Asian Arowanas and Asian Arowana products are in use for medical purpose in many countries across the Indian ocean. Stories about this animal were gathered and written by students. They are all part of a pedagogical project, funded by the National University of Singapore and the Université de Paris. The Bestiary site is a work-in-progress and a participatory educational tool, representing animals whose products or body parts are used to promote health and healing.
The Asian arowana is one of the most popular aquarium fish in the world. It is revered in Chinese culture as a symbol of good luck and prosperity, because it resembles the mythical Chinese Dragon. The Asian arowana can grow up to 90 cm in length; its metallic scales made of brilliant hues of red, silver, and gold, and its whiskers that grow from its chin, are reminiscent of the dragons in Chinese mythology. Moreover, the Chinese believe that owning fish is an investment, as the Mandarin characters for water and fish are associated with plenty and wealth. The arowana is, therefore, considered a harbinger of financial benefits to the home or business. The arowana is also one of the most expensive fish in the world. Younger arowanas can cost up to $300, while the bigger fish with rarer colour combination scales are much more expensive. It is rumoured that a Chinese Communist Party member made the most expensive arowana purchase at $300,000.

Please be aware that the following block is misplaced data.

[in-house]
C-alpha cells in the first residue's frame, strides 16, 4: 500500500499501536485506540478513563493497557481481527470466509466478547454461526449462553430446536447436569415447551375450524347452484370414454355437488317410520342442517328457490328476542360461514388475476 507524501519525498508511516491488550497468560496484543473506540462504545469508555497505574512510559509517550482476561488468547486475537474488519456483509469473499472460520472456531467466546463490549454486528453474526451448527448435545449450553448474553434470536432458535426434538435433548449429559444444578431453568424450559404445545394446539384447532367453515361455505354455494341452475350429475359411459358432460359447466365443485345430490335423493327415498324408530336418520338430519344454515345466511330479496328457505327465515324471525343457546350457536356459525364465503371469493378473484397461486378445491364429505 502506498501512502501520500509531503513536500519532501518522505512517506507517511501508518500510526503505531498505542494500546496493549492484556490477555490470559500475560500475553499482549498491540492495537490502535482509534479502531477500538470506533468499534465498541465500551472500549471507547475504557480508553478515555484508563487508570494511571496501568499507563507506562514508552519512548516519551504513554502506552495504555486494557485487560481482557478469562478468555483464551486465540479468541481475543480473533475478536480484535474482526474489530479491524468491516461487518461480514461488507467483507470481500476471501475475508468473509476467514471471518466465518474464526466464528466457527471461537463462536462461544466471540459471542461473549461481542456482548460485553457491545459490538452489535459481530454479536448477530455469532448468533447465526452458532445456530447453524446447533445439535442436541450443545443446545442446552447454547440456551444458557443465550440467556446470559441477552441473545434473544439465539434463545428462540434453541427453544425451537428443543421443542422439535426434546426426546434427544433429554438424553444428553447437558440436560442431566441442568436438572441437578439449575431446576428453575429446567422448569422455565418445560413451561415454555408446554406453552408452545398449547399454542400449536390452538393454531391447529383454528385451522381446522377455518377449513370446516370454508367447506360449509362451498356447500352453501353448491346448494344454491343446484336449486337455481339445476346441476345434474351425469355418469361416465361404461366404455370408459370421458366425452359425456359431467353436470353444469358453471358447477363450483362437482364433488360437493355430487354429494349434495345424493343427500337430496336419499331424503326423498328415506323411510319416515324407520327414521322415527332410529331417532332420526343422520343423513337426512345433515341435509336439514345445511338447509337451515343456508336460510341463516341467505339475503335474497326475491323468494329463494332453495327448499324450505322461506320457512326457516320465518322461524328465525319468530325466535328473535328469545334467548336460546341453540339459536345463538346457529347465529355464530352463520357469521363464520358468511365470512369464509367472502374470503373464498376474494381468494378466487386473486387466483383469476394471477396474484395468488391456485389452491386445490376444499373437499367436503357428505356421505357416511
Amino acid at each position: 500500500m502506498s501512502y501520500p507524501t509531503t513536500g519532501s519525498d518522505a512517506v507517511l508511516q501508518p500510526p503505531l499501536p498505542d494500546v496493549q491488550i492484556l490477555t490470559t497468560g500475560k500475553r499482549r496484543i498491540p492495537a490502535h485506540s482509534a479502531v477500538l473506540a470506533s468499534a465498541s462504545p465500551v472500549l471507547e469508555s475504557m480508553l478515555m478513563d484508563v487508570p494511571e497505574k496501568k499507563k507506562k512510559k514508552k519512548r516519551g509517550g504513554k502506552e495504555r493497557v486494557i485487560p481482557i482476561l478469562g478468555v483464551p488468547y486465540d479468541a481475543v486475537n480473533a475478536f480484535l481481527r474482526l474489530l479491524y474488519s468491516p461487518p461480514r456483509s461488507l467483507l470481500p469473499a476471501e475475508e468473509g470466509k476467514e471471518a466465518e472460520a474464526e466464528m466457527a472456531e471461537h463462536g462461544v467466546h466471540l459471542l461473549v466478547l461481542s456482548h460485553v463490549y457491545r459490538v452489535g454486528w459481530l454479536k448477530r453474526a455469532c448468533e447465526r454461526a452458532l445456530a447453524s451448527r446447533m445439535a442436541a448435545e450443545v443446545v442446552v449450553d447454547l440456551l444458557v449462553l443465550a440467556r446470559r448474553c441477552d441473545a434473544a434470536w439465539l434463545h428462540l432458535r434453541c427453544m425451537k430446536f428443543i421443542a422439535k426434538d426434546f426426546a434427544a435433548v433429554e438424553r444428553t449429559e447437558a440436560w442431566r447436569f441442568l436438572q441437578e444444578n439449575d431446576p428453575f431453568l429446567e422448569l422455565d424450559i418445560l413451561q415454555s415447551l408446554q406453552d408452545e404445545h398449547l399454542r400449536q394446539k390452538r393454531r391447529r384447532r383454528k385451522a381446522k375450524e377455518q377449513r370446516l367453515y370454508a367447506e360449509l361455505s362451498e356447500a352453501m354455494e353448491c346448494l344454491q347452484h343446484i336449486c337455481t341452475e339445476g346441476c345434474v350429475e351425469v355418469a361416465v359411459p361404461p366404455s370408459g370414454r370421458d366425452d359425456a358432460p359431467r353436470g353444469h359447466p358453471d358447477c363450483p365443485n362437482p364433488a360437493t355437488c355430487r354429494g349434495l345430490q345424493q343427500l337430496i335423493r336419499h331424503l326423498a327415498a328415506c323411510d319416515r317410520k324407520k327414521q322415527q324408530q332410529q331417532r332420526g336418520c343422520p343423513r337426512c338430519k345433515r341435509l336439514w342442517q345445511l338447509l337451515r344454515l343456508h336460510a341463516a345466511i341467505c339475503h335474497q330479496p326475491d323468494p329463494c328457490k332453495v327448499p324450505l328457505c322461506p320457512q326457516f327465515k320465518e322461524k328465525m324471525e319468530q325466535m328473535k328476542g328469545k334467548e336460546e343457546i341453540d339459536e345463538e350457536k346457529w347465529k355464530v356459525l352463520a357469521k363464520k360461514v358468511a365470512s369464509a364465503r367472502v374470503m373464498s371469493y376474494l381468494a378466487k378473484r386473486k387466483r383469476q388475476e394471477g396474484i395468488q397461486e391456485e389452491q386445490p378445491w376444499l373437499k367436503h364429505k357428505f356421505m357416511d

The Asian arowana is listed as an endangered species on the IUCN (International Union for Conservation of Nature) Red list. They have a slow reproductive cycle whereby adults reach sexual maturity after three or four years, and they are an apex predator. The Asian arowana was placed on the Convention on the International Trade in Endangered Species of Wild Flora and Fauna (CITES) controlled list in 1975, which restricts the trade of arowana to the distribution of pet specimens originating from certified breeders. Certain countries such as the United States ban the import of the Asian arowana in accordance with the CITES. However, the restrictions on the import of arowana created an aura of mystique around them, resulting in their coveted pet status for those who are heavily invested in aquaculture. Unfortunately, this has created a system in which arowana is abundant in fish farms that breed it for commercial pet trade, rather than in the wild in its native region, Southeast Asia.
The case of the Asian arowana is peculiar, as it demonstrates how the measures taken to protect an animal species can actually work in a counterintuitive manner. While the desire to own the Asian arowana first stemmed from its significance in Chinese culture to bring wealth to the homes of its owners, the interest to own arowana has become a worldwide phenomenon. Arowana pique the interest of aquarist enthusiasts, resulting in a burgeoning illegal wildlife trade network in America that transports these fish to interested parties, a trend that is likely to continue as long as the fish retains its mysterious air.